In the Blood: The queen of England claims that all the Grinns are as bloodthirsty as Chelsea, although there is evidence that they know exactly what they're doing. Not Chelsea, though. She's just crazy.
Kaleidoscope Eyes: Chelsea Grinn's eyes change colors depending on which of her personalities is in control. When she gets red rings around her pupils, everyone around her tends to die horribly.
Karmic Jackpot: Chelsea spares an entire group of people in the basement of a bar that she had planned to slaughter gleefully, all because she recognizes one man there who had given her a single genuine compliment six years earlier. And yet she still blows a guy's head off for telling her what she wanted to know (just because some other guy vowed to kill him once they got out).
Killed Offscreen: Chelsea (depending on how you interpret what happened to her during the climactic swordfight) and her parents, based on the fallout from strip 44 and strips 54 and 55 of ch.4. The mask-wearing man is wearing Mr. Grinn's coat and carrying his sword, and cooks up a plot to squat in the Grinn's mansion. His cohorts also mention doing a good job with the graves.
Knife Nut: Elgie. It backfires a little when he brought a gun, but started the fight by throwing a knife. He's not used to using guns, you see.
Elgie is 2 feet tall, and shrugged off having a horse thrown at him and being kicked and thrown around by Chelsea. He also survived Suka gut-shooting him, although it was touch-and-go for a while.
Chelsea's survived being impaled and having multiple point blank gunshots to the chest and torso. The current theory is that her body overproduces adrenaline constantly (so much so that her usual low point is where most people are when they're on an adrenaline high). That said, she doesn't survive the Impaled with Extreme Prejudice instance above, since it appears to go through her heart.
Chelsea Grinn sports a Glasgow Grin, also known as a "Chelsea smile".
"Suka" means "bitch" in Russian (in both the "dog" and "not-nice-behavior" senses), and also something like "traitor" or "informer" in Russian prison-speak. Alice kills Suka and the comic ends without revealing if the latter is meaningful. No word yet on whether or not the prequel will go into this.
Mercy Kill: Chelsea to Heinrich, after he tells her where Elgie is. Alice's pet American tells Heinrich "You're a dead man", by which he probably meant a brutal murder. Chelsea kisses Heinrich on the forehead and shoots him in the base of the skull, through the mouth.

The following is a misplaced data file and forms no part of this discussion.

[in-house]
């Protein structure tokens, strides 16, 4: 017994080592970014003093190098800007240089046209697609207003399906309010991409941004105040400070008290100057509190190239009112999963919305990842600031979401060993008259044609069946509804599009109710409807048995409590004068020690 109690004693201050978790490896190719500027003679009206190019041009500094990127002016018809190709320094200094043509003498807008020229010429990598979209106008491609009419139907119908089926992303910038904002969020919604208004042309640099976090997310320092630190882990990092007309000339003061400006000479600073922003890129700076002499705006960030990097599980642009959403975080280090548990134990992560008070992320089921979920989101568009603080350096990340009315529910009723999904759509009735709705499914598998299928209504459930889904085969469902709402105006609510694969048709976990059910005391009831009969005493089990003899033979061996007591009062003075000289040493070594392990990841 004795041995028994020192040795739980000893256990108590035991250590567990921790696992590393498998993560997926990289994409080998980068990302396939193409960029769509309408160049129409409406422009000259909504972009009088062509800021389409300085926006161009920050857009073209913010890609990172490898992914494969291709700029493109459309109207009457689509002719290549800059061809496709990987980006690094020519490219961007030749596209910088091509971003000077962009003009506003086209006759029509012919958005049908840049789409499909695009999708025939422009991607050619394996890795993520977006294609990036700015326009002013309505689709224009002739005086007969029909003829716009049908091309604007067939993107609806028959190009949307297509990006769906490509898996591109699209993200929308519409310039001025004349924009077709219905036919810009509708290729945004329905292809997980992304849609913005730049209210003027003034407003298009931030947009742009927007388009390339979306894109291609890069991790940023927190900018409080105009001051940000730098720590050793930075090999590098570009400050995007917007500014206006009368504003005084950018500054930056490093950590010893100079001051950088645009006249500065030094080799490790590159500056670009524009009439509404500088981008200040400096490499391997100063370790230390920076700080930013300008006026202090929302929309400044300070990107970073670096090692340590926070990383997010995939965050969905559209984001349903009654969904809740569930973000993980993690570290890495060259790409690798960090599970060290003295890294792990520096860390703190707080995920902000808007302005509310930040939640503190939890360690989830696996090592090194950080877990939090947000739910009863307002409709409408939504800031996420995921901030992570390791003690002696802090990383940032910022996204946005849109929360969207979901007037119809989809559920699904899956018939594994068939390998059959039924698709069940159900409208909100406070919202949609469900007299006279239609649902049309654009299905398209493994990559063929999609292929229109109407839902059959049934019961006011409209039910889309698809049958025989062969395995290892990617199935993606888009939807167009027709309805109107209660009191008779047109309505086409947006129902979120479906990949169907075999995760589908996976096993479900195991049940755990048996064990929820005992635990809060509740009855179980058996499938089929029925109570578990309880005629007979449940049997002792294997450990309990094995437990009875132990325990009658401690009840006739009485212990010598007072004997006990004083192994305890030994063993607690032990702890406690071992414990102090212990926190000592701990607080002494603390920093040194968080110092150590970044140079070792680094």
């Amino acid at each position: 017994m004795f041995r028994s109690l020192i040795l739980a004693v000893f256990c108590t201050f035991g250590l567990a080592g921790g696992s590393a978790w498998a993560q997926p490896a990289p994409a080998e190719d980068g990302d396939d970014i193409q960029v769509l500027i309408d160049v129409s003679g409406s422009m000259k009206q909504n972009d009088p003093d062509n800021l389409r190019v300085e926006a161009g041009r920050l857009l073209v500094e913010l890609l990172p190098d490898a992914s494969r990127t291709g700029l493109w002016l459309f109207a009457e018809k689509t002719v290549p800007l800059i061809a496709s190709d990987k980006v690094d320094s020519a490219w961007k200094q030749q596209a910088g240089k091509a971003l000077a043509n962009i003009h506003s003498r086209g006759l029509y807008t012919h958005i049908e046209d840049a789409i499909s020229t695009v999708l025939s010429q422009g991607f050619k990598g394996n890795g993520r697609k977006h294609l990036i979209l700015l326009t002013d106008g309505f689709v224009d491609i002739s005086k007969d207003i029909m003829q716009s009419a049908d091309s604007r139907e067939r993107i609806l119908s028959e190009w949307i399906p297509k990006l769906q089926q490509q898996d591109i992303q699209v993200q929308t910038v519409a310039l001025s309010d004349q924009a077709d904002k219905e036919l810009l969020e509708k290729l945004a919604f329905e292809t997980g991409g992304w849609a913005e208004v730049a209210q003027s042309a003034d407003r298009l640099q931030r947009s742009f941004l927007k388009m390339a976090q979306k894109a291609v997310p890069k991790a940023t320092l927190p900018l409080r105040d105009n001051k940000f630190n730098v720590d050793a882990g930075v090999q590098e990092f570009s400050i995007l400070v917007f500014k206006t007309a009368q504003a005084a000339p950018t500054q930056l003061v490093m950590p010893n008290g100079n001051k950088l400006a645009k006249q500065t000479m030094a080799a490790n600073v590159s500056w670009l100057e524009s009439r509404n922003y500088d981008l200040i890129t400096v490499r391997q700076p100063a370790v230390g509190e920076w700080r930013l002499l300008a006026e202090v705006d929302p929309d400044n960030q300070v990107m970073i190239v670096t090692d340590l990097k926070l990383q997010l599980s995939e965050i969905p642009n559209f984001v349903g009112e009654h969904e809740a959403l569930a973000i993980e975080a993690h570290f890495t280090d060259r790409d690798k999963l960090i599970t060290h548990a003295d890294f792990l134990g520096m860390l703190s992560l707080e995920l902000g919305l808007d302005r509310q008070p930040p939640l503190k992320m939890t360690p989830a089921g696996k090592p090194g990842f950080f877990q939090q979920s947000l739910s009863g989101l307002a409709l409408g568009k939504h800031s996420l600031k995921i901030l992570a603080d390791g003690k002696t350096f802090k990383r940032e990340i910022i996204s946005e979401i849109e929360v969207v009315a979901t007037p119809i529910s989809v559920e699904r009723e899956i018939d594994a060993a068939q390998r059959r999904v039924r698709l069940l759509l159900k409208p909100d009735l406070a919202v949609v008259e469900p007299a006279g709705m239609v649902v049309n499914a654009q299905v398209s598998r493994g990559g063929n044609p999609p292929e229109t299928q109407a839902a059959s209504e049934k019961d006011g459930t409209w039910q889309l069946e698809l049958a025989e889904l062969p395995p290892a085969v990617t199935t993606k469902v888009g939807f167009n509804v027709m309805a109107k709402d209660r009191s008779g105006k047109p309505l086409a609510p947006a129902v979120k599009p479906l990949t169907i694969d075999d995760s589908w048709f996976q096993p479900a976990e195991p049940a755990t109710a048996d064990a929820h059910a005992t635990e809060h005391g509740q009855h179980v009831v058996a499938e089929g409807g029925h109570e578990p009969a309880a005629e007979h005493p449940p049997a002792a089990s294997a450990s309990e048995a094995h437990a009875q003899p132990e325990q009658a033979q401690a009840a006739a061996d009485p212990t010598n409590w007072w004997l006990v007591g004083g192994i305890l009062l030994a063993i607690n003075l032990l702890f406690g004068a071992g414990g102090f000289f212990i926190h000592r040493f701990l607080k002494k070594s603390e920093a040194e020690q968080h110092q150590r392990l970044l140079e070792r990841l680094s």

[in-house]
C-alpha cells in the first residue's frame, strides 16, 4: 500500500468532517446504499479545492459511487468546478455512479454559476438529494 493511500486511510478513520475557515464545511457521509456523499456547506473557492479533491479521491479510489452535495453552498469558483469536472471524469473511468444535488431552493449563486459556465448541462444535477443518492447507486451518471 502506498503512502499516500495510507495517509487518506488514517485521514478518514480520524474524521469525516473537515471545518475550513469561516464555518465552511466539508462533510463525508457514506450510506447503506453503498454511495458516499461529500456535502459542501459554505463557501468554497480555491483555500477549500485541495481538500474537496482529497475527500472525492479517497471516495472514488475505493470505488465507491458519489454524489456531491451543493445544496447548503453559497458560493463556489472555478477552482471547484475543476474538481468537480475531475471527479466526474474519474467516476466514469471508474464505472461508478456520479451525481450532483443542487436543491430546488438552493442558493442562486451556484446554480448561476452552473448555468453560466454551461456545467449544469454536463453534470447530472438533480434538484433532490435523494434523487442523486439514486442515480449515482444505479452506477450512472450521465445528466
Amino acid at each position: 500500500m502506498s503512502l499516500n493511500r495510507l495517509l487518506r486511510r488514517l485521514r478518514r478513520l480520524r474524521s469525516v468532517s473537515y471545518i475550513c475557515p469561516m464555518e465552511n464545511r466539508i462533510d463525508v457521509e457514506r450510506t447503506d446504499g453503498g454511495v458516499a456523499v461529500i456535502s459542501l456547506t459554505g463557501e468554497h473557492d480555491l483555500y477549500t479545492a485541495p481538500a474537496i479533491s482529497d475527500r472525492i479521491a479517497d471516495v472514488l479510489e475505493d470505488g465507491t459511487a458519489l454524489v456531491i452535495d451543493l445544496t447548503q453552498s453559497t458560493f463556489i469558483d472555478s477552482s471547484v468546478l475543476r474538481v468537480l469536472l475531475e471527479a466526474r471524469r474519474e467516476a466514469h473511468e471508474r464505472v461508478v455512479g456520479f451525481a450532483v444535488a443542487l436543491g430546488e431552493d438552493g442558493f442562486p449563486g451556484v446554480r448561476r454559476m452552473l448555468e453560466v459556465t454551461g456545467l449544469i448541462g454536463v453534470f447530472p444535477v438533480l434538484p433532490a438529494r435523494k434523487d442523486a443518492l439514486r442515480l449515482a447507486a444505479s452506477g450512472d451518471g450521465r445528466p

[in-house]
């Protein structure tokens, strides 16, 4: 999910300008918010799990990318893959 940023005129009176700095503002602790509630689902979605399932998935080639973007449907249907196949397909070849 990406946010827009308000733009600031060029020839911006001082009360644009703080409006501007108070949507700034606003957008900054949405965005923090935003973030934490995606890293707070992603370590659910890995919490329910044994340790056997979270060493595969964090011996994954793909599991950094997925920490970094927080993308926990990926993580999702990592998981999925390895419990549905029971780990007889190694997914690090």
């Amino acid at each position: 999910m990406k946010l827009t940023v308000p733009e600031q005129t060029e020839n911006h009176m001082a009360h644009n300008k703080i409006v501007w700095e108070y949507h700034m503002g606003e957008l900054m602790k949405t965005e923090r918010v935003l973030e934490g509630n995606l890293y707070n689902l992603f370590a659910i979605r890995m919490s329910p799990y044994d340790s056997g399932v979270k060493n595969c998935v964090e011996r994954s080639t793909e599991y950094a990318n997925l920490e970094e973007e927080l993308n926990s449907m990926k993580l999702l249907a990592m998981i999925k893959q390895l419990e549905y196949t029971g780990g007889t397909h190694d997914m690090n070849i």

Naked on Arrival: Chelsea is introduced stark naked, and she murders a sailor for his clothing.
Notorious Killers: Elgie is referred to by the surname of "Mr. Ripper" early on in the series, and the story from which he originated connected him to the Jack the Ripper murders. The author's commentary places this story as non-canon to Chimneyspeak. Alice confirms in the third chapter that Elgie killed Jack the Ripper. The prequel will, in part, revolve around Jack the Ripper tangling with Alice and Elgie.
Platonic Life Partners: Alice and Elgie have known each other since Alice was a teenager and, despite the bad blood that crops up between them over the course of the comic, are about as intimate as a man and woman can be without actually being...intimate. Eventually subverted; at the very end of the comic they're anything but platonic.
Proud Warrior Race: The Scots, which is a pretty good summary of the real life version from the time.
Chelsea: These men will be remembered as heroes. These men that shot blindly into the smoke. These men that screamed and cried and ran. These men who couldn't kill one little girl. Honestly, I'm disappointed. Are these the best soldiers that England has to offer? Highlander: Aye, lass. Those were the best that England has tae offer.
Shown Their Work: All the slang is correct, as are the foreign languages and the weapons used. Oh, except that the Highlanders use the wrong type of sword, but that's fine:
The Rant: Yes yes, sword nerds. We all know that during the 17th century onwards, Highlander officers preferred the basket-hilted broadswords. But fuck it, they ainít nearly as terrifying. And they have an Italian flare that leaves a foul taste in the mouth when it comes to the brutish juggernauts the Chimneyspeak Highlanders need to be!
The Speechless: Question Mark, on account of having his tongue cut out.
Split Personality: Chelsea has several personalities, representing how she was before the accident, how she could have been (if she had just accepted her first scar as an unfortunate accident and gotten on with her life), and how she is now. And then there's the last one, which even the others are scared of.